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China's Qin Haiyang celebrates after winning the men's 200-metre breaststroke final at the World Swimming Championships, in Fukuoka, Japan, on July 28.Eugene Hoshiko/The Associated Press

John Mason, the announcer at the swimming world championships, stuck a nickname on Mollie O’Callaghan after the 19-year-old Australian added the 100-metre freestyle title to her gold in the 200 two days earlier.

“The unstoppable Mollie O’Callaghan,” Mason called her.

She’s the first woman to win both the 100 and 200 free at a world championships, and she set a world record in the 200 by taking down the oldest women’s mark on the books from the fast-suit era in 2009.

“It’s so weird. I’m not going to lie,” O’Callaghan said. “It’s such a weird feeling. I didn’t even know that no woman had done that – and to be the first is just incredible.”

O’Callaghan won in 52.16 seconds, with silver for Siobhan Haughey of Hong Kong in 52.49 and bronze to Marrit Steenbergen of the Netherlands in 52.71.

“Going in to previous meets I was just so nervous all the time and worrying,” O’Callaghan said. “And this is the first time I actually felt quite calm and just enjoying every little bit.”

Through six of eight days, Australia leads with 10 gold medals, followed by China with five and the United States and France with three. The Americans lead the overall medals table with 25, ahead of Australia with 16 and China with 10.

Not be outdone by O’Callaghan, Qin Haiyang of China set a world record in the men’s 200 breaststroke in 2:05.48. He also won the 50 – which is not an Olympic event – and the 100.

Zac Stubblety-Cook of Australia, the previous world-record holder and the Olympic champion in the event, took silver in 2:06.40, and Matt Fallon of the United States got bronze in 2:07.74.

Qin was shocked by the record, but not about winning three times.

“Before Fukuoka, the 50, 100 and 200 breaststroke gold medals were my goal,” he said. “So I achieved them. But the world record for the 200, that was a surprise to me.”

Hubert Kos of Hungary surged past American rival Ryan Murphy in the final 35 metres to take gold in the men’s 200 backstroke in 1:54.14. Murphy took silver in 1:54.83 and Roman Mityukovf got bronze in 1:55.34.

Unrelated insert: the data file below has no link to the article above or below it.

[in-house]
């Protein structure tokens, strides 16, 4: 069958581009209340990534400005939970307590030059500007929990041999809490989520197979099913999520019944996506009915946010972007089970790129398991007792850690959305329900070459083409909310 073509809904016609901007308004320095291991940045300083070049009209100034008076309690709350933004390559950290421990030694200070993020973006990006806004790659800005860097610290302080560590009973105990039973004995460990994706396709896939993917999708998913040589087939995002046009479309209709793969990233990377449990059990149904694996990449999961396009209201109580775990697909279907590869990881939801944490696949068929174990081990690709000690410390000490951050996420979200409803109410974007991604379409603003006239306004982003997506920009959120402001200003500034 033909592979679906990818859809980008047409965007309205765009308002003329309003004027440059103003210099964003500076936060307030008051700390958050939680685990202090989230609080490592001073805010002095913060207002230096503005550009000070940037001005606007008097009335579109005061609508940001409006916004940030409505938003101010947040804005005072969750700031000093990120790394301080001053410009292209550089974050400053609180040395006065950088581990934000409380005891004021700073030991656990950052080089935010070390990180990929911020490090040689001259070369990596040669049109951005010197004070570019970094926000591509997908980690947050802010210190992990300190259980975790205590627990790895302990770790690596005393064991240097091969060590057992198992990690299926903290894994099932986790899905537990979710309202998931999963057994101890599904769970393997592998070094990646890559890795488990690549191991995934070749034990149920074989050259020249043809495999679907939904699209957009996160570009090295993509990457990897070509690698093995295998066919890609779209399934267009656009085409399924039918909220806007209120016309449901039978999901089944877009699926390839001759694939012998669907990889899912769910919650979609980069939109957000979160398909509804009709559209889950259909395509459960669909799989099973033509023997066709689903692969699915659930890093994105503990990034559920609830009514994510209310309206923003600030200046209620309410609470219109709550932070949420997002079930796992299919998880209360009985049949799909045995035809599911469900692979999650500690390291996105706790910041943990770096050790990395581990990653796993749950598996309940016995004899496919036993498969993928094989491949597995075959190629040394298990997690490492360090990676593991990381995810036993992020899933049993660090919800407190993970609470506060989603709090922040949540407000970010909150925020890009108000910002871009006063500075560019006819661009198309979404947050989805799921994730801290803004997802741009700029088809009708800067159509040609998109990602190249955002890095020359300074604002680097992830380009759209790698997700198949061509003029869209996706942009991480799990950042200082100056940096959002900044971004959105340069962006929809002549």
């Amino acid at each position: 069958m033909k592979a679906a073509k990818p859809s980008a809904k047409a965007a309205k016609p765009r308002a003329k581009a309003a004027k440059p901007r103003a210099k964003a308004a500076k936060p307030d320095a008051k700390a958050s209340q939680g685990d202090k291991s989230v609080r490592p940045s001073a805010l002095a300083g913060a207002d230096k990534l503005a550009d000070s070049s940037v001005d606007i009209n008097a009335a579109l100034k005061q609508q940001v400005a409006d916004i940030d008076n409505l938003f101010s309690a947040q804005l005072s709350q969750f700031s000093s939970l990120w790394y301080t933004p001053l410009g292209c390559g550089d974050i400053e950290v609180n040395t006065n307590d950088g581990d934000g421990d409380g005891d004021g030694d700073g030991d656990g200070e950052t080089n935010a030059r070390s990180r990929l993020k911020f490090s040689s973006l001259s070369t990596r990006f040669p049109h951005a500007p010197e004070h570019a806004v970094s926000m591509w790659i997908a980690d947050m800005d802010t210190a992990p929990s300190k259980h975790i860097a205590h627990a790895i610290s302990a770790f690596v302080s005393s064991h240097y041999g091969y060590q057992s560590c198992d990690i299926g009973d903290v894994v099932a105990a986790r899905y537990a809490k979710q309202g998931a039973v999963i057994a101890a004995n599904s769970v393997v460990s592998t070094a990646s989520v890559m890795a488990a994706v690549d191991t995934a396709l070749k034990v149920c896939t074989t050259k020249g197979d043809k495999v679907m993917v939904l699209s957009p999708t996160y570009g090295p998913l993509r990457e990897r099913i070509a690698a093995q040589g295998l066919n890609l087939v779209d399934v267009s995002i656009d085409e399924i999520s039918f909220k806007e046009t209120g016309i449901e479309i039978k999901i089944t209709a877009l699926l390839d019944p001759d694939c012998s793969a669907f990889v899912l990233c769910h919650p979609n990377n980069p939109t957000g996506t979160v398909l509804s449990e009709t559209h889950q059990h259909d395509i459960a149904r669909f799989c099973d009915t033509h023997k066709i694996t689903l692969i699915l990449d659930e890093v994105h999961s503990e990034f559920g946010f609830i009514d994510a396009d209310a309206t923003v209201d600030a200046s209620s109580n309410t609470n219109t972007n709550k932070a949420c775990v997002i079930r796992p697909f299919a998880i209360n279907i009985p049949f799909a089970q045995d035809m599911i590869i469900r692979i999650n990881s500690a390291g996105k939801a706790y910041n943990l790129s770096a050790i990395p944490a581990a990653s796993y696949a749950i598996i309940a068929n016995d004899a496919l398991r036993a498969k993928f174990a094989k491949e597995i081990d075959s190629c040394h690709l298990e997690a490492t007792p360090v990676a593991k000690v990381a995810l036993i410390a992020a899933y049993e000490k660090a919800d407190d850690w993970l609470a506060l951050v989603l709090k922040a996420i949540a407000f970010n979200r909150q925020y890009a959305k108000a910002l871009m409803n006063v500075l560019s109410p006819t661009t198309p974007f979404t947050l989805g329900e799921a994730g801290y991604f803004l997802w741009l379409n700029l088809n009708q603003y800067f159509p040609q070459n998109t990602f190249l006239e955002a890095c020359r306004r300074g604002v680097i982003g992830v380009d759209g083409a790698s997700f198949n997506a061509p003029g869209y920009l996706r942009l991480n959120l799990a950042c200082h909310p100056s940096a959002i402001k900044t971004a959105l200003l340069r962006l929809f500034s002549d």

Murphy won both backstroke races at the 2016 Rio de Janeiro Games, and was the silver medalist in the 200 in Tokyo.

Kos, the son of an American father and Hungarian mother, began training about seven months ago at Arizona State University under Bob Bowman – Michael Phelps’s long-time coach.

Bowman is the coach of the American team at the worlds.

“A year ago I was only swimming the 200 IM in the world championships,” Kos said. “I never thought I’d be swimming backstroke, and here I am a world champion.

“I think it’s just the Bob Bowman effect,” he added. “That’s a simple as it is. We have a really good training group and Bob knows a thing or two about swimming.”

Bowman is also training Leon Marchand at Arizona State. The Frenchman has won three gold medals at and figures to be the face of next year’s Paris Olympics.

Kos said he went to Arizona to work on his IM, but Bowman make the switch. He called Bowman’s touch partly “magic.”

“The other part is he’s just been there for so long and done everything with Michael and now he’s doing the same stuff with Leon [Marchand],” Kos said.

Tatjana Schoenmaker of South Africa won gold in the women’s 200 breaststroke in 2:20.80, becoming the first female world champion from her country. Kate Douglass of the United States took silver in 2:21.23 and Tes Schouten of the Netherlands got bronze in 2:21.63.

Schoenmaker was also the Tokyo Olympic champion in the 200, and took silver in the 100.

Britain won the men’s 4x200 freestyle relay in 6:59.08, adding the world title to its Tokyo Olympic gold medal. The United States picked up silver in 7:00.02, and Australia took bronze in 7:02.13.

The top three relay teams qualified automatically for the Paris Olympics.

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